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Downtown Woodstock Square

A Living Town Square, Woodstock, Illinois

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Except for some hopelessly square types, everyone who was anyone was at Woodstock either in person or in spirit. But, that’s not the Woodstock the Getaway Guys grooved on. Neil and Alan went out to Woodstock, Illinois where they had some sober fun exploring the town’s square and did a little shopping at Rich’s Foxwillow Pines Nursery ( out on McConnell Road. Neil bought two trees for his dwarf conifer garden while Alan (a Home Depot addict) watched. For those into gardening with exotic material Rich’s is a great place to visit.

woodstock1An enjoyable getaway for a day, Woodstock ( in recent years has become a bit of a traffic challenge to get to. On almost all routes, indiscriminate development of once productive farmland has made travel (about 60 miles from Chicago) to this admirably preserved community in McHenry County convoluted. Currently the least congested route appears to be I-94 north to IL 176 west, or for this destination consider Metra.

The Getaway Guys noticed that almost everything seemed to be happening around the town square. Unlike many other town squares across America, Woodstock’s is unique because it actually serves as an active focal point; not some forgotten patch of grass where things used to happen. Spacious, immaculate and the site of several interesting structures (a Band Shell and an impressive Civil War Monument), the square is used by folks to relax, to grab a bite, to read a book ,or to just sit in the shade and listen to a unique selection of music courtesy of the public address system.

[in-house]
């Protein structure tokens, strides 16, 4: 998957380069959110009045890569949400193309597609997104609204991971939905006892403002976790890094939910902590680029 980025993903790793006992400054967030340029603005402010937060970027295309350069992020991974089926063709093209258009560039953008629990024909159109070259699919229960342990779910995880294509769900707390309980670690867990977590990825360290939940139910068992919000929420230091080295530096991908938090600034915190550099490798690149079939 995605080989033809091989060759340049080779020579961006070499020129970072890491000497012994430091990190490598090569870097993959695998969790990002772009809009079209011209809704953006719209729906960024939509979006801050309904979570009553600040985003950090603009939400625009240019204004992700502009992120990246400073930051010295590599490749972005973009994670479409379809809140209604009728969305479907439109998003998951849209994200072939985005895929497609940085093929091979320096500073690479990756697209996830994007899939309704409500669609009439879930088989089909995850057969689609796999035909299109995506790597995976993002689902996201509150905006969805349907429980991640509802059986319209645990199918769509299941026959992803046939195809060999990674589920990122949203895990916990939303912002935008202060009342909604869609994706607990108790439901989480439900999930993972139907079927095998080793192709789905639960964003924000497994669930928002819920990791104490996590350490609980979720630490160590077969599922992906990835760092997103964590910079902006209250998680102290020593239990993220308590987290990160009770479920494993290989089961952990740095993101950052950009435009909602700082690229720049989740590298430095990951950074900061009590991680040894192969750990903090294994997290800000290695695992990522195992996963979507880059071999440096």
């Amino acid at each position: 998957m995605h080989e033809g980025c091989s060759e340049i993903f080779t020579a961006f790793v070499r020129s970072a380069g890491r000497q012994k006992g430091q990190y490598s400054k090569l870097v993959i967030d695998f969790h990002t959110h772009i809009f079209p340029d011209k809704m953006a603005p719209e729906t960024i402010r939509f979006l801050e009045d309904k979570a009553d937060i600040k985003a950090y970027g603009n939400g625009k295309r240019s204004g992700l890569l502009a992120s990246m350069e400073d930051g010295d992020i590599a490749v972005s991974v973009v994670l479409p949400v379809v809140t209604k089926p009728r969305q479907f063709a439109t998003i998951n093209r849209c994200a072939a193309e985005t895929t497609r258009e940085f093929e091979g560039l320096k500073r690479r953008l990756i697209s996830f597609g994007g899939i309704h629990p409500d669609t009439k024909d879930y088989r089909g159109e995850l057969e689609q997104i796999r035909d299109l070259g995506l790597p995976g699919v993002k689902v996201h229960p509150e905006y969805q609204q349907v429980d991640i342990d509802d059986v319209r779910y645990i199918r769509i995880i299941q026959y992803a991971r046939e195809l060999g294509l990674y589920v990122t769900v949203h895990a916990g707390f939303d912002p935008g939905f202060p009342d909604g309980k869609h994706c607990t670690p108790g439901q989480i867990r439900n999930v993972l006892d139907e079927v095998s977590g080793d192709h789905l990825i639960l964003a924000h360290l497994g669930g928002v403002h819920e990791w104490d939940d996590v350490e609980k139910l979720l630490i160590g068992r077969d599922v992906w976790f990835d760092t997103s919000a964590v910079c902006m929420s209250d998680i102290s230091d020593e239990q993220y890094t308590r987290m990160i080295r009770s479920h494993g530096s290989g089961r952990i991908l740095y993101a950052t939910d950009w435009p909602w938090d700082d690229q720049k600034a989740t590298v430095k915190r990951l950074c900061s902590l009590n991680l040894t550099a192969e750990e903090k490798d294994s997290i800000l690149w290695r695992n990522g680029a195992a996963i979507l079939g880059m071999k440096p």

woodstock2Portions of the movie Ground Hog Day were filmed in or around Woodstock’s square. The Dick Tracy Museum is in the old Courthouse Building on the square. The restored and operational Woodstock Opera House (1889) is there, too. Several interesting restaurants, including La Petite Creperie ( 815-337-0765), are on the square, as well as delicious ice cream at Cobblestone’s. Nearby is the Town Square Inn (815-337-4677).

While in Woodstock the Getaway Guys learned that the creator of the Dick Tracy comic strip, Chester Gould lived outside of town (hence the Museum) and not infrequently used locals as characters in his crime busting story line, prompting the Getaway Guys to wonder about the origins of B.O. Plenty and Gravel Girty. They had an excellent lunch at La Petite Creperie and for desert they wandered over to Cobblestone’s where Neil had his obligatory ice cream and Alan, out of deference for his waistline and pocketbook, mooched a glass of water. Afterward they bumped into the proprietor of the Town Square Inn and eagerly accepted a tour of the premises. Pretty nice! Even though no program was in progress and the Opera House auditorium was roped off, they were allowed entry for a leisurely look around. Very impressive! September 2006

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